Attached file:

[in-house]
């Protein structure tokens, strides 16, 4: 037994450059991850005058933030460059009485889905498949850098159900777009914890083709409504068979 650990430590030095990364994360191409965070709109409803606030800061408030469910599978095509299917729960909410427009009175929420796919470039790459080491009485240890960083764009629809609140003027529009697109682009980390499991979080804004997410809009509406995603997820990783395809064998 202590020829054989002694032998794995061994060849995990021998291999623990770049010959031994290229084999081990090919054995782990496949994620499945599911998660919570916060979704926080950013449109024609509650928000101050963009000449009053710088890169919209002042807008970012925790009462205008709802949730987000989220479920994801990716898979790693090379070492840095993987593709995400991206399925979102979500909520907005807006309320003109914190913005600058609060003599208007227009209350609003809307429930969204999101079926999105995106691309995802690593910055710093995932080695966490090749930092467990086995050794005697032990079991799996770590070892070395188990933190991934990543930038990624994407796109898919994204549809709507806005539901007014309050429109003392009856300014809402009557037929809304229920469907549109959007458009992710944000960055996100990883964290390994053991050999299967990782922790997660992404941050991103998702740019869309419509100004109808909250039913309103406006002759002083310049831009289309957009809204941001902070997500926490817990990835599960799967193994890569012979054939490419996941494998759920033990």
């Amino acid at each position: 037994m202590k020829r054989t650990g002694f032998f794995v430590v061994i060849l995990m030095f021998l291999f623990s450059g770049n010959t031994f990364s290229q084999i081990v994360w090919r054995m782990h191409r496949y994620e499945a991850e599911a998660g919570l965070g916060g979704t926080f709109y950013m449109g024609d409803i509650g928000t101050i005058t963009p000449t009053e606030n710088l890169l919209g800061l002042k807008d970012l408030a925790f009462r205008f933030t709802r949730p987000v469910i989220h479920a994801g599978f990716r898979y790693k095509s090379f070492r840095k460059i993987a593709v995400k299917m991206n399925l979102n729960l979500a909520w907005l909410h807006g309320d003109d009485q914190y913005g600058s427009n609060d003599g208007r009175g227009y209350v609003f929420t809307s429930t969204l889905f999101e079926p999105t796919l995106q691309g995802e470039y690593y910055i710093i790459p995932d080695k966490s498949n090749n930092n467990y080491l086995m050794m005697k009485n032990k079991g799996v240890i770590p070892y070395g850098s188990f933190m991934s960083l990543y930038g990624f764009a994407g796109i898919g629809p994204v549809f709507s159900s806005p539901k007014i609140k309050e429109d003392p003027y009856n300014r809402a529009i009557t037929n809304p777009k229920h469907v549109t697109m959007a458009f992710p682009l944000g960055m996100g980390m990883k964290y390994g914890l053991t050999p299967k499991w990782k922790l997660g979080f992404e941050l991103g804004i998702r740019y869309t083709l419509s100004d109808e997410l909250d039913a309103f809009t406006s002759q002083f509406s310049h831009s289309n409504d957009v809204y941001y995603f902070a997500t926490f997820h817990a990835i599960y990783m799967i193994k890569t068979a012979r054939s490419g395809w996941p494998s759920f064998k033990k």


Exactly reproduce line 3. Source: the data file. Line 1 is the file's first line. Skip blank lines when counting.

């Amino acid at each position: 037994m202590k020829r054989t650990g002694f032998f794995v430590v061994i060849l995990m030095f021998l291999f623990s450059g770049n010959t031994f990364s290229q084999i081990v994360w090919r054995m782990h191409r496949y994620e499945a991850e599911a998660g919570l965070g916060g979704t926080f709109y950013m449109g024609d409803i509650g928000t101050i005058t963009p000449t009053e606030n710088l890169l919209g800061l002042k807008d970012l408030a925790f009462r205008f933030t709802r949730p987000v469910i989220h479920a994801g599978f990716r898979y790693k095509s090379f070492r840095k460059i993987a593709v995400k299917m991206n399925l979102n729960l979500a909520w907005l909410h807006g309320d003109d009485q914190y913005g600058s427009n609060d003599g208007r009175g227009y209350v609003f929420t809307s429930t969204l889905f999101e079926p999105t796919l995106q691309g995802e470039y690593y910055i710093i790459p995932d080695k966490s498949n090749n930092n467990y080491l086995m050794m005697k009485n032990k079991g799996v240890i770590p070892y070395g850098s188990f933190m991934s960083l990543y930038g990624f764009a994407g796109i898919g629809p994204v549809f709507s159900s806005p539901k007014i609140k309050e429109d003392p003027y009856n300014r809402a529009i009557t037929n809304p777009k229920h469907v549109t697109m959007a458009f992710p682009l944000g960055m996100g980390m990883k964290y390994g914890l053991t050999p299967k499991w990782k922790l997660g979080f992404e941050l991103g804004i998702r740019y869309t083709l419509s100004d109808e997410l909250d039913a309103f809009t406006s002759q002083f509406s310049h831009s289309n409504d957009v809204y941001y995603f902070a997500t926490f997820h817990a990835i599960y990783m799967i193994k890569t068979a012979r054939s490419g395809w996941p494998s759920f064998k033990k």